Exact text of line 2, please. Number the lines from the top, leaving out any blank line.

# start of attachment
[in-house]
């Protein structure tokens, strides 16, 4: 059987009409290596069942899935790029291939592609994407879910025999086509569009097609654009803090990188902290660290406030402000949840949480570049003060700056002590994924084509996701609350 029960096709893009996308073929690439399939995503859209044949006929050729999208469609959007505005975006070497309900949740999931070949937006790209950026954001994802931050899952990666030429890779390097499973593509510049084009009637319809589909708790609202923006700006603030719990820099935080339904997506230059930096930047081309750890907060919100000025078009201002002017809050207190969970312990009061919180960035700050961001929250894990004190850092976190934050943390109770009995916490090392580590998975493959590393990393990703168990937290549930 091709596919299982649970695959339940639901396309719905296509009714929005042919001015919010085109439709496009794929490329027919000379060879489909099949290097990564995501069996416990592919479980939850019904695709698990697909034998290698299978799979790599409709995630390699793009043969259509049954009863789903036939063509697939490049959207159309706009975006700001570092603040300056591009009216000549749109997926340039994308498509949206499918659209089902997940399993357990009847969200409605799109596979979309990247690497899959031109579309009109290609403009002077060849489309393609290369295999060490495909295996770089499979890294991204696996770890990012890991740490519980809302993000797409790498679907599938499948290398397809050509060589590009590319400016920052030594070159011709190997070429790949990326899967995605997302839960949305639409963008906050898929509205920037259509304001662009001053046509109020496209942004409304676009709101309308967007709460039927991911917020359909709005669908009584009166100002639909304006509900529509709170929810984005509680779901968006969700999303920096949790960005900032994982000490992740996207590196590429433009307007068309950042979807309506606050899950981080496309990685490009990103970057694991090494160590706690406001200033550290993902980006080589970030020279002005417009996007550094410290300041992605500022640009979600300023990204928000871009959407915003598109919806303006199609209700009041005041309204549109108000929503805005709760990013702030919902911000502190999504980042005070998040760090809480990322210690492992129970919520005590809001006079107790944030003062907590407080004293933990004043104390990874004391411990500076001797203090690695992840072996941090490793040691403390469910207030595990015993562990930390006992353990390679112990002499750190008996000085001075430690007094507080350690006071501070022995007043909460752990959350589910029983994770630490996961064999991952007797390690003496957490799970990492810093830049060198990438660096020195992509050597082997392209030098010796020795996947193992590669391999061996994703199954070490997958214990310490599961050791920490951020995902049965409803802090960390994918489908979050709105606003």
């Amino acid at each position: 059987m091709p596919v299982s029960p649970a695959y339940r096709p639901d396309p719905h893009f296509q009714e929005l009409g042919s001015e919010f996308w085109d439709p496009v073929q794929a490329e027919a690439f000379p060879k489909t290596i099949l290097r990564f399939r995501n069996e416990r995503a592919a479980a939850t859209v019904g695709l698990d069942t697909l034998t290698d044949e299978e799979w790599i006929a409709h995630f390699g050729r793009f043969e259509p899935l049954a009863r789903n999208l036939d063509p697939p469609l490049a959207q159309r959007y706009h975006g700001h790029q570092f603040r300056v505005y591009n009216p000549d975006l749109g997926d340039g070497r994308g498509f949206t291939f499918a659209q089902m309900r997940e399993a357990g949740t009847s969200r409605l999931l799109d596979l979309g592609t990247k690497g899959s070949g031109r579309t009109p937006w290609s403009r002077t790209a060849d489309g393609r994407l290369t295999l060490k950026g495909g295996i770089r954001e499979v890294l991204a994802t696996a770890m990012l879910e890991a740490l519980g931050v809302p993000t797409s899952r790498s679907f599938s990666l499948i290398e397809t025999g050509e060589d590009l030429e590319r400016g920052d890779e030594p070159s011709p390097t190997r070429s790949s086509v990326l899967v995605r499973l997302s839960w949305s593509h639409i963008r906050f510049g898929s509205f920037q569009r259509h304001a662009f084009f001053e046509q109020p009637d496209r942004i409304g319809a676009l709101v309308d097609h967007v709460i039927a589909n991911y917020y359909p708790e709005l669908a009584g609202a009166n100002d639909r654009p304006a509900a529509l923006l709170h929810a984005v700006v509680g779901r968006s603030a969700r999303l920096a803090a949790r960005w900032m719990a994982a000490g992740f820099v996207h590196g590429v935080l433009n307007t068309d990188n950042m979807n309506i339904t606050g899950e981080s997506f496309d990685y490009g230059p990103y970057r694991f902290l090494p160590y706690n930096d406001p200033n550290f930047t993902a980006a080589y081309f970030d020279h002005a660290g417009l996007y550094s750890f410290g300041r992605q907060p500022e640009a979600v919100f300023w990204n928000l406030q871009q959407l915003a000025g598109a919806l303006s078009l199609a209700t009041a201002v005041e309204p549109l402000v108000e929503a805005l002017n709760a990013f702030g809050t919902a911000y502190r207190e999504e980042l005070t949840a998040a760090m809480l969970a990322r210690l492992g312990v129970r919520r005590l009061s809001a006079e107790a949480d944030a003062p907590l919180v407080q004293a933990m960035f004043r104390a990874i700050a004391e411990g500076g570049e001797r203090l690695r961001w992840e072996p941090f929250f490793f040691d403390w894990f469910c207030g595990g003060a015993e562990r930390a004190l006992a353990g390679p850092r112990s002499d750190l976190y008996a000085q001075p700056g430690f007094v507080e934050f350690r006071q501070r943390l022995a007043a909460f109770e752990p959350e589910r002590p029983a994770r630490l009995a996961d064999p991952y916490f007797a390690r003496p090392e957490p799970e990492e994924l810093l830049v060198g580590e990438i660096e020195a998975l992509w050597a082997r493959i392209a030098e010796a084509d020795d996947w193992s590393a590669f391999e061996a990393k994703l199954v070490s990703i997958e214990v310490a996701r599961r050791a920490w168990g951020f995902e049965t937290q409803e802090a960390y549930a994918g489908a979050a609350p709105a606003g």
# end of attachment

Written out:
């Protein structure tokens, strides 16, 4: 059987009409290596069942899935790029291939592609994407879910025999086509569009097609654009803090990188902290660290406030402000949840949480570049003060700056002590994924084509996701609350 029960096709893009996308073929690439399939995503859209044949006929050729999208469609959007505005975006070497309900949740999931070949937006790209950026954001994802931050899952990666030429890779390097499973593509510049084009009637319809589909708790609202923006700006603030719990820099935080339904997506230059930096930047081309750890907060919100000025078009201002002017809050207190969970312990009061919180960035700050961001929250894990004190850092976190934050943390109770009995916490090392580590998975493959590393990393990703168990937290549930 091709596919299982649970695959339940639901396309719905296509009714929005042919001015919010085109439709496009794929490329027919000379060879489909099949290097990564995501069996416990592919479980939850019904695709698990697909034998290698299978799979790599409709995630390699793009043969259509049954009863789903036939063509697939490049959207159309706009975006700001570092603040300056591009009216000549749109997926340039994308498509949206499918659209089902997940399993357990009847969200409605799109596979979309990247690497899959031109579309009109290609403009002077060849489309393609290369295999060490495909295996770089499979890294991204696996770890990012890991740490519980809302993000797409790498679907599938499948290398397809050509060589590009590319400016920052030594070159011709190997070429790949990326899967995605997302839960949305639409963008906050898929509205920037259509304001662009001053046509109020496209942004409304676009709101309308967007709460039927991911917020359909709005669908009584009166100002639909304006509900529509709170929810984005509680779901968006969700999303920096949790960005900032994982000490992740996207590196590429433009307007068309950042979807309506606050899950981080496309990685490009990103970057694991090494160590706690406001200033550290993902980006080589970030020279002005417009996007550094410290300041992605500022640009979600300023990204928000871009959407915003598109919806303006199609209700009041005041309204549109108000929503805005709760990013702030919902911000502190999504980042005070998040760090809480990322210690492992129970919520005590809001006079107790944030003062907590407080004293933990004043104390990874004391411990500076001797203090690695992840072996941090490793040691403390469910207030595990015993562990930390006992353990390679112990002499750190008996000085001075430690007094507080350690006071501070022995007043909460752990959350589910029983994770630490996961064999991952007797390690003496957490799970990492810093830049060198990438660096020195992509050597082997392209030098010796020795996947193992590669391999061996994703199954070490997958214990310490599961050791920490951020995902049965409803802090960390994918489908979050709105606003």